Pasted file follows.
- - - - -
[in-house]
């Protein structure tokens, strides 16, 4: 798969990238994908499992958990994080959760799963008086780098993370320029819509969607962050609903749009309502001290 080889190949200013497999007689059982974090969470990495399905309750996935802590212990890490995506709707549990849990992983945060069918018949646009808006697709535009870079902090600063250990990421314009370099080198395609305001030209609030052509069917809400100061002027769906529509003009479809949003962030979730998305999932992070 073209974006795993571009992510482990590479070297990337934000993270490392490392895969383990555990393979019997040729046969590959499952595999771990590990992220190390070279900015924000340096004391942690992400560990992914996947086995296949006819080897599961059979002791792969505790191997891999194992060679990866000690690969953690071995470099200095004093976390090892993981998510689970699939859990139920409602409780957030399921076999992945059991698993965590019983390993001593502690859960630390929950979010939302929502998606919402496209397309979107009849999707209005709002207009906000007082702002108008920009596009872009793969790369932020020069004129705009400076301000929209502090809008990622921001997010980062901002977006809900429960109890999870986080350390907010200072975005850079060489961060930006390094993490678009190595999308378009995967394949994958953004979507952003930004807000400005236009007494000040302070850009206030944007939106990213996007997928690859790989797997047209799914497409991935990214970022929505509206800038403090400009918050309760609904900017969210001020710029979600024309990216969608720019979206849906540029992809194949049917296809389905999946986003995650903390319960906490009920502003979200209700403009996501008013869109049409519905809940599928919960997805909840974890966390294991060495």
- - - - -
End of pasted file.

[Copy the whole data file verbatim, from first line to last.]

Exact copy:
[in-house]
């Protein structure tokens, strides 16, 4: 798969990238994908499992958990994080959760799963008086780098993370320029819509969607962050609903749009309502001290 080889190949200013497999007689059982974090969470990495399905309750996935802590212990890490995506709707549990849990992983945060069918018949646009808006697709535009870079902090600063250990990421314009370099080198395609305001030209609030052509069917809400100061002027769906529509003009479809949003962030979730998305999932992070 073209974006795993571009992510482990590479070297990337934000993270490392490392895969383990555990393979019997040729046969590959499952595999771990590990992220190390070279900015924000340096004391942690992400560990992914996947086995296949006819080897599961059979002791792969505790191997891999194992060679990866000690690969953690071995470099200095004093976390090892993981998510689970699939859990139920409602409780957030399921076999992945059991698993965590019983390993001593502690859960630390929950979010939302929502998606919402496209397309979107009849999707209005709002207009906000007082702002108008920009596009872009793969790369932020020069004129705009400076301000929209502090809008990622921001997010980062901002977006809900429960109890999870986080350390907010200072975005850079060489961060930006390094993490678009190595999308378009995967394949994958953004979507952003930004807000400005236009007494000040302070850009206030944007939106990213996007997928690859790989797997047209799914497409991935990214970022929505509206800038403090400009918050309760609904900017969210001020710029979600024309990216969608720019979206849906540029992809194949049917296809389905999946986003995650903390319960906490009920502003979200209700403009996501008013869109049409519905809940599928919960997805909840974890966390294991060495």